- Sleep tracking
- Pulse Ox blood-oxygen sensor
- ABC sensors
- Weather widgets
- Smart notifications
So if you’re an ultramarathoner–generally someone who trains for and completes races over 26.2 miles long–then the Enduro likely has the more practicable feature set for you.
However, if you’re more of a casual runner (like me!), then the Fenix 6 line is probably of greater interest.
Ultramarathoner or not, you are likely looking into the Enduro for its battery life.
It is simply unbelievable.
Some of the key metrics of the Enduro’s battery life include:
- Up to 80 hours in GPS mode (the mode used to track runs)
- Up to 300 hours in max battery GPS mode
- Up to 65 days in smartwatch mode (GPS turned off)
There is no other fitness watch–let alone a fitness watch with a screen as large as the Enduro–that can match these mind-boggling metrics.
Although they may seem paltry compared to the Enduro, the Fenix 6’s battery is nothing to sneeze at. It can get up to 10 hours when using all sensors, GPS, and music playback; 36 hours when strictly using GPS; 72 hours in max battery GPS mode; and 14 days in smartwatch mode.
However, if you are looking for a watch that will allow you to get lost on the trail for days at a time, there is no matching the Enduro in terms of battery life.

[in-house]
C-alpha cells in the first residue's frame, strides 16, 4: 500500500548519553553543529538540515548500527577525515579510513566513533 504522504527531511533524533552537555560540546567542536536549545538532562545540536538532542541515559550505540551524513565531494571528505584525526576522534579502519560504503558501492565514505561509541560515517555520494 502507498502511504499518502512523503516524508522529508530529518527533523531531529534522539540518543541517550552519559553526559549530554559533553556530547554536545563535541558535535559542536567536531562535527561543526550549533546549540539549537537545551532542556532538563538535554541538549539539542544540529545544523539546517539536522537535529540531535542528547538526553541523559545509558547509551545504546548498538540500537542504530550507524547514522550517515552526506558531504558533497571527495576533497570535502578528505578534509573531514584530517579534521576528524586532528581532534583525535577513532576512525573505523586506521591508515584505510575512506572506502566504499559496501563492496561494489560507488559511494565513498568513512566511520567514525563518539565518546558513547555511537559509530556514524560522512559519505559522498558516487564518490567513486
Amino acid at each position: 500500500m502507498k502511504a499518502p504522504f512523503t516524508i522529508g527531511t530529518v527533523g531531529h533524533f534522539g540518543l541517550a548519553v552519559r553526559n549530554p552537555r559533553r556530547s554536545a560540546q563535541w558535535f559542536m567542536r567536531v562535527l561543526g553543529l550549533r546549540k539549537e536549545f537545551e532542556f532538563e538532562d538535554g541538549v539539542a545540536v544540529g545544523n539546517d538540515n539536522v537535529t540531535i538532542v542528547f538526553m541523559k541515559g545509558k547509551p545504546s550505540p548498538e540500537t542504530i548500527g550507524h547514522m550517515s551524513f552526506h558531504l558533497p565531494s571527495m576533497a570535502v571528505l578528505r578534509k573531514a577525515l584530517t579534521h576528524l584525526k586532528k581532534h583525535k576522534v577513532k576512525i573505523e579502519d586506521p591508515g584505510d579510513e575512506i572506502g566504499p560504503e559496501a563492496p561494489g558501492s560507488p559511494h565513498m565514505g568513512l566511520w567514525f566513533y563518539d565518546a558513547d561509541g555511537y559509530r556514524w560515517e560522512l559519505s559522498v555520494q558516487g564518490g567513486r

Both the Enduro and Fenix 6 operate on the same sensors, all of which are considered best-in-class among smartwatches.
The most impressive is the Sony GNSS chipset. This package accesses multiple global navigation systems, including GPS, GLONASS, and Galileo, which helps the watches stay connected in terrains in which basic GPS fails.
For fitness activity, both products use the Elevate V3 heart rate sensor. This sensor does a great job of monitoring heart rate at elevated levels but has been noted to be a bit on the high side when taking resting heart rate. As both the Enduro and Fenix 6 are multisport watches, this minor drawback might not be a dealbreaker, but it is worth noting.
So overall, you can count on both the Enduro and Fenix 6 line to do their jobs admirably as performance tracking devices.
If you’re looking at nothing more than the standard product, the Enduro will be the noticeably more expensive option. This can be expected anytime a tech product has a top-of-the-line feature–like the Enduro’s battery life–that users are willing to pay for to stay ahead of the laggards.
Therefore, you likely won’t find a new Enduro anywhere for under $700.